From places already devoid of humans (a last fragment of primeval European forest; the Korean DMZ; Chernobyl), Weisman reveals Earth's tremendous capacity for self-healing. As he shows which human devastations are indelible, and which examples of our highest art and culture would endure longest, Weisman's narrative ultimately drives toward a radical but persuasive solution that needn't depend on our demise. It is narrative nonfiction at its finest, and in posing an irresistible concept with both gravity and a highly readable touch, it looks deeply at our effects on the planet in a way that no other book has.

(retrieved from Amazon Thu, 12 Mar 2015 18:20:31 -0400)

(see all 2 descriptions)

Journalist Weisman offers an original approach to questions of humanity's impact on the planet. Drawing on the expertise of engineers, atmospheric scientists, art conservators, zoologists, oil refiners, marine biologists, astrophysicists, religious leaders, and paleontologists, he illustrates what the planet might be like today if humans disappeared. He explains how our massive infrastructure would collapse and finally vanish without human presence; which everyday items may become immortalized as fossils; how copper pipes and wiring would be crushed into mere seams of reddish rock; why some of our earliest buildings might be the last architecture left; and how plastic, bronze sculpture, radio waves, and some man-made molecules may be our most lasting gifts to the universe. As he shows which human devastations are indelible, and which examples of our highest art and culture would endure longest, Weisman's narrative ultimately drives toward a radical but persuasive solution that needn't depend on our demise.--From publisher description.… (more)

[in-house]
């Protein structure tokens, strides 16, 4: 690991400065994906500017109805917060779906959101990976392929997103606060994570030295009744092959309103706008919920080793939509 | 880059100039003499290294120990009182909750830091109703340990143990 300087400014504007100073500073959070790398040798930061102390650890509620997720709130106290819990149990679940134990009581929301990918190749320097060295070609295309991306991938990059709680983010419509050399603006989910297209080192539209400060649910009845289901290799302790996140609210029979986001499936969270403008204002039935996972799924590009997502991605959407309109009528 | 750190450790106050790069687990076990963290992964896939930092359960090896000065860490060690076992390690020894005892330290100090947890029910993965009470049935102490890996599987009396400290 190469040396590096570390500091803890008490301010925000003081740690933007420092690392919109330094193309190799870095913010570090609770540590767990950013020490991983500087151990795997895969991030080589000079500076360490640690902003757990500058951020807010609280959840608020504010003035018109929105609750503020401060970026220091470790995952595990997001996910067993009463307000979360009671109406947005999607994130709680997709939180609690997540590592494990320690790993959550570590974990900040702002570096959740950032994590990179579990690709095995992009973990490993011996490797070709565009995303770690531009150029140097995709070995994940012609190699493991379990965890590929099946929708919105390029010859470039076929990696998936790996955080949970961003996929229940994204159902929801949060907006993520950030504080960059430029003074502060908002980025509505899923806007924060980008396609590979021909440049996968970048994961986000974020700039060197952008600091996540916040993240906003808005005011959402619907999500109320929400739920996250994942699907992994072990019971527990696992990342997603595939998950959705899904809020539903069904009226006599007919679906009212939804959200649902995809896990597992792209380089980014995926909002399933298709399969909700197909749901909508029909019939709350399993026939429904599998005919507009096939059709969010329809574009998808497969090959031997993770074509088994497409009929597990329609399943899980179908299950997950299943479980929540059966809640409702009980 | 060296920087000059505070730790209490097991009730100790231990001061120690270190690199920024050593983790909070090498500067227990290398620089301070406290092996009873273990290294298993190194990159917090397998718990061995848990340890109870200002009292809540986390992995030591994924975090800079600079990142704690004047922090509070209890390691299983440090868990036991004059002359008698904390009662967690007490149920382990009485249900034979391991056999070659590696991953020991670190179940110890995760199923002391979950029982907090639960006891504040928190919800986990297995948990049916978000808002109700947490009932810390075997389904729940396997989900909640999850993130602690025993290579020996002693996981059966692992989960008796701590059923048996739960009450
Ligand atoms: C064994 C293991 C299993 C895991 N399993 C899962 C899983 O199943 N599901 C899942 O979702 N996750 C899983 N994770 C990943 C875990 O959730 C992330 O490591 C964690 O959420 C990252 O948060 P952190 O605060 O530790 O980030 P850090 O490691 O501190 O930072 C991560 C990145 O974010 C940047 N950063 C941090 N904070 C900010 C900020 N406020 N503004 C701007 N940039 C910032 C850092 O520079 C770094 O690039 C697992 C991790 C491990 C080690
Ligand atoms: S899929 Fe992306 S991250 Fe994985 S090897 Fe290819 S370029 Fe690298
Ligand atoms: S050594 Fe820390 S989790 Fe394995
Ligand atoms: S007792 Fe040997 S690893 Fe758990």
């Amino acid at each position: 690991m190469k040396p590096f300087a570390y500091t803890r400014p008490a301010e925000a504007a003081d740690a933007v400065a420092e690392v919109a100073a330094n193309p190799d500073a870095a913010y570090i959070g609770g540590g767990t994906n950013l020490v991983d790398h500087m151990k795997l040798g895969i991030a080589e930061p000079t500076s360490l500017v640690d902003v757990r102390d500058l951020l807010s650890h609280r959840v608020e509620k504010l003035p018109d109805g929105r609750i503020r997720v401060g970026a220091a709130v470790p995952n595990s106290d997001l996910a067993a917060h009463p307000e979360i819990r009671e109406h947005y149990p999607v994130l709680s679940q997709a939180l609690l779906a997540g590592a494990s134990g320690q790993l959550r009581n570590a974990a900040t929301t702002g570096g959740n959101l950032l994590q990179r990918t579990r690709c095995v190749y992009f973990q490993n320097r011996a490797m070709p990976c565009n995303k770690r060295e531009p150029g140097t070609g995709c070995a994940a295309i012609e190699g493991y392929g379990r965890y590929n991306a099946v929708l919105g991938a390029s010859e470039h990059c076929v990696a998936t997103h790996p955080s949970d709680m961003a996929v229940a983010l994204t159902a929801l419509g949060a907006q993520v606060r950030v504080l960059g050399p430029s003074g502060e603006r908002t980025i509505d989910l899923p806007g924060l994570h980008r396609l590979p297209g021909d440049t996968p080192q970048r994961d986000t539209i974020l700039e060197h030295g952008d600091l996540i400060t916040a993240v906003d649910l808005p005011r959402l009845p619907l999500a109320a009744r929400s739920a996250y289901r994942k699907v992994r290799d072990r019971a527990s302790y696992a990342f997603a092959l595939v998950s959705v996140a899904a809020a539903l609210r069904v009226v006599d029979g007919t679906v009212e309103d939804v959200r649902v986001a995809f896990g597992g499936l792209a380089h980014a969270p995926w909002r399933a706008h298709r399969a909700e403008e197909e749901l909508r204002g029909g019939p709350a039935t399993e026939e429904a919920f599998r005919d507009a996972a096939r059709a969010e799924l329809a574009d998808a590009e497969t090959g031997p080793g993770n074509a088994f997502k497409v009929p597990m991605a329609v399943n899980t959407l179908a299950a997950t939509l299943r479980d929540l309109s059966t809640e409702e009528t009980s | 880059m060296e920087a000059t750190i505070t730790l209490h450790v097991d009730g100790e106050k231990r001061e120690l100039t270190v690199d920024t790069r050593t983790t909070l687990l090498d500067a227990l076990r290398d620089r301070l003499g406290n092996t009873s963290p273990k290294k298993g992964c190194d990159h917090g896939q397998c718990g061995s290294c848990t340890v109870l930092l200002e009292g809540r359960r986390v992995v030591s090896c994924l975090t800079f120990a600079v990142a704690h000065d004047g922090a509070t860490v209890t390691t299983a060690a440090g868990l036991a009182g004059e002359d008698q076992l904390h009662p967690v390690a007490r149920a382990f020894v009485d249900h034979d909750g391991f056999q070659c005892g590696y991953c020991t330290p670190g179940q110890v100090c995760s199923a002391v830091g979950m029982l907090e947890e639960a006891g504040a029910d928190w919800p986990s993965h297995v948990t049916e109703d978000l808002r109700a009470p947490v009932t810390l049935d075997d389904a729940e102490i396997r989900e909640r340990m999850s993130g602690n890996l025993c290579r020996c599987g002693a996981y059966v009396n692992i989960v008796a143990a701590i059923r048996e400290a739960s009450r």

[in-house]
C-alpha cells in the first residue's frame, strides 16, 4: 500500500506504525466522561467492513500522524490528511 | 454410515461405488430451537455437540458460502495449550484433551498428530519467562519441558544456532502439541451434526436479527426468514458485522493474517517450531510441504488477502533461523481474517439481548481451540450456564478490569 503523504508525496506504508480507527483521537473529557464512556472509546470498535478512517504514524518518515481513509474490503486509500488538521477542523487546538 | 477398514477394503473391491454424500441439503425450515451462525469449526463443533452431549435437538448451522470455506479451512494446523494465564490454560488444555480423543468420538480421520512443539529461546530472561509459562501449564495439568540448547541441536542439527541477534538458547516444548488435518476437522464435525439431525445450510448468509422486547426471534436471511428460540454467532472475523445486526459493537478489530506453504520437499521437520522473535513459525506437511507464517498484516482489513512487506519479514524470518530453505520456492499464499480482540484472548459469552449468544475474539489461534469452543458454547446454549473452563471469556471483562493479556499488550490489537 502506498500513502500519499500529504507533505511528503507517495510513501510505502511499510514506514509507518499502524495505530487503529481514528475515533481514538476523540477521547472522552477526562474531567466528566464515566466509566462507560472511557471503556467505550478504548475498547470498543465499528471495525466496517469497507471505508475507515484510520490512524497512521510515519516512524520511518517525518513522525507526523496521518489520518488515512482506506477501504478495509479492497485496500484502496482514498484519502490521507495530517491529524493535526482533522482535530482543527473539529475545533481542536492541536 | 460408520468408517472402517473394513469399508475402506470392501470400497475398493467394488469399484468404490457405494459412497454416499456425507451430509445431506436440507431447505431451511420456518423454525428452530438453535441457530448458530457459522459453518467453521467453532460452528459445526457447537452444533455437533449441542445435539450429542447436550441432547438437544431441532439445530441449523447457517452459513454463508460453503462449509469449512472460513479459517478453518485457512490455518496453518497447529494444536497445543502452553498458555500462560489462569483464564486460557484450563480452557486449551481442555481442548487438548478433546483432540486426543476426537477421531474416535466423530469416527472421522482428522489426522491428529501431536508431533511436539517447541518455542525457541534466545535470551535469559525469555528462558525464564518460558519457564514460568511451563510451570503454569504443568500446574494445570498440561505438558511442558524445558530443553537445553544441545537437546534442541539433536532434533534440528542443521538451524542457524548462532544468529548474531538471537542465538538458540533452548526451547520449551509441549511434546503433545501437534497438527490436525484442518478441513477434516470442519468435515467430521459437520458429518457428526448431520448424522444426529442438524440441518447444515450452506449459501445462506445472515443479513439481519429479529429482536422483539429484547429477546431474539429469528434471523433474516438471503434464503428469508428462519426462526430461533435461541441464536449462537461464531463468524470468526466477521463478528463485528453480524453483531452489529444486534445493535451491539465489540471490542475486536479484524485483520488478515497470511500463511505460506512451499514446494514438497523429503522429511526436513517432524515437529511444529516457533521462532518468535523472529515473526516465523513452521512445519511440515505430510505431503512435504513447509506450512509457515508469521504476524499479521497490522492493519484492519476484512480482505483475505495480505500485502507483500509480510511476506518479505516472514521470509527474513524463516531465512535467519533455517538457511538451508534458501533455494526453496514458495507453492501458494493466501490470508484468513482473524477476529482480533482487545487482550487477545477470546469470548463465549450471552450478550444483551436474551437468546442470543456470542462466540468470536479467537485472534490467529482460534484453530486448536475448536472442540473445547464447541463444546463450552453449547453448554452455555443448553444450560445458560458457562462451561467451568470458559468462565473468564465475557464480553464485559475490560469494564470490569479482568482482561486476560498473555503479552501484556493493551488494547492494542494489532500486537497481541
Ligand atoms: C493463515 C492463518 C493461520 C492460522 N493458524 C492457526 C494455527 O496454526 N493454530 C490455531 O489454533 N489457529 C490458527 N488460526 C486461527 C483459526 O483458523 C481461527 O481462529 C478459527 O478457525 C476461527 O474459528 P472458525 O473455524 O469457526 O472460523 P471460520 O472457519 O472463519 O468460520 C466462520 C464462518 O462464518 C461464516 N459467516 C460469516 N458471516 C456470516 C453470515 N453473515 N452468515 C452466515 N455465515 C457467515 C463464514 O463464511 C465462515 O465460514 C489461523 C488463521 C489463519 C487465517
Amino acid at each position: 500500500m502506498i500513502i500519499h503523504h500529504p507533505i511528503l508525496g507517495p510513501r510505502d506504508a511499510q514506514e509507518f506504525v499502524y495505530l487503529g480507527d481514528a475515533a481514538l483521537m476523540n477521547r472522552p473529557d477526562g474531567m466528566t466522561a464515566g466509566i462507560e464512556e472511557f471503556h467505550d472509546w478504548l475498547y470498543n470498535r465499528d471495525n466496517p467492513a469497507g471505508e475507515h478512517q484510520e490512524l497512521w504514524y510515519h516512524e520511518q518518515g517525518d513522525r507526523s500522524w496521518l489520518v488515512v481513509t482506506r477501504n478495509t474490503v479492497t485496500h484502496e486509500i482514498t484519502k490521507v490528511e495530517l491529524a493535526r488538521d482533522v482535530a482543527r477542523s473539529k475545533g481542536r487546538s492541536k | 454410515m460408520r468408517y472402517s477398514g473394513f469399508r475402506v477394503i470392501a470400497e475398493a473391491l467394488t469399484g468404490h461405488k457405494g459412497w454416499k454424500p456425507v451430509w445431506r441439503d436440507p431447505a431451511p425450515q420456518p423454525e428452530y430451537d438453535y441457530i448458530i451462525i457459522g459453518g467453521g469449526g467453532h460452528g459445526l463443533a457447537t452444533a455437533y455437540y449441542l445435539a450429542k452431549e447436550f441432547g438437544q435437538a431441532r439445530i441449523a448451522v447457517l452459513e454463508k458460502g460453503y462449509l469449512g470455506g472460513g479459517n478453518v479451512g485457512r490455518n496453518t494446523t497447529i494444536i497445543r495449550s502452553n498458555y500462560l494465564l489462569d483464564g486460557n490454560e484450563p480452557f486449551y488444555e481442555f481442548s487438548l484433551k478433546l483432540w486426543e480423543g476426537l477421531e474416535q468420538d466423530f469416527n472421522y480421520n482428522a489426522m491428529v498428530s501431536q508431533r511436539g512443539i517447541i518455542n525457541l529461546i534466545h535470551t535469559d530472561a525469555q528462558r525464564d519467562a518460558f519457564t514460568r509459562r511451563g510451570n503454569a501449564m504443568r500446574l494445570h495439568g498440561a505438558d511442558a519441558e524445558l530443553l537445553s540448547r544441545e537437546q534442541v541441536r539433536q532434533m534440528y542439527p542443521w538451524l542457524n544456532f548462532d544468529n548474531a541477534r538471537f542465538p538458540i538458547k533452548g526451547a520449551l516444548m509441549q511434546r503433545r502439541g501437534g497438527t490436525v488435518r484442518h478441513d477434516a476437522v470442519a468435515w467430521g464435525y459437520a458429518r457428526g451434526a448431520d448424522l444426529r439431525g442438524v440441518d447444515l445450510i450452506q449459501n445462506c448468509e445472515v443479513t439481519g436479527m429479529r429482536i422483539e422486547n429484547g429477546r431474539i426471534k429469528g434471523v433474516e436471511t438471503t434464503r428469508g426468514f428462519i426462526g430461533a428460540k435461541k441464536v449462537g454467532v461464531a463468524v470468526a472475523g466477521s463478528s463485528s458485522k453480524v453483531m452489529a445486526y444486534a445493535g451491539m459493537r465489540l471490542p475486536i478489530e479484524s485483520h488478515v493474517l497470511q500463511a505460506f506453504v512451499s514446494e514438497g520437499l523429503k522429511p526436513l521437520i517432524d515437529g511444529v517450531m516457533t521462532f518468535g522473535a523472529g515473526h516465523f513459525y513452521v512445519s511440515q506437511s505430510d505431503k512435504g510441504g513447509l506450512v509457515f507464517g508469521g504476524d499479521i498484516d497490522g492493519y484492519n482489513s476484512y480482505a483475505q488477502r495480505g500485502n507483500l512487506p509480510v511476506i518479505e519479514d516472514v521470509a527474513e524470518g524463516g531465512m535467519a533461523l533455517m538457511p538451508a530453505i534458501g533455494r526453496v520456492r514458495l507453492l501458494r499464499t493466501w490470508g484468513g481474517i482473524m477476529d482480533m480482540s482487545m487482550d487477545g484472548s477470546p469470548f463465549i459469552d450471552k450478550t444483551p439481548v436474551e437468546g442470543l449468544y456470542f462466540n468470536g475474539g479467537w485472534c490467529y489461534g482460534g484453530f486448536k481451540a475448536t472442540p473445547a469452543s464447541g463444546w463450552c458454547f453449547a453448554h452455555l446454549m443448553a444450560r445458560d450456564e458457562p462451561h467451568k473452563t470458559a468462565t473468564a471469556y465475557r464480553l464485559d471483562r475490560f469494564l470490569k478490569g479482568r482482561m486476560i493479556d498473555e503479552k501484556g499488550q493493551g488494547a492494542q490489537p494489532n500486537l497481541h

(summary from another edition)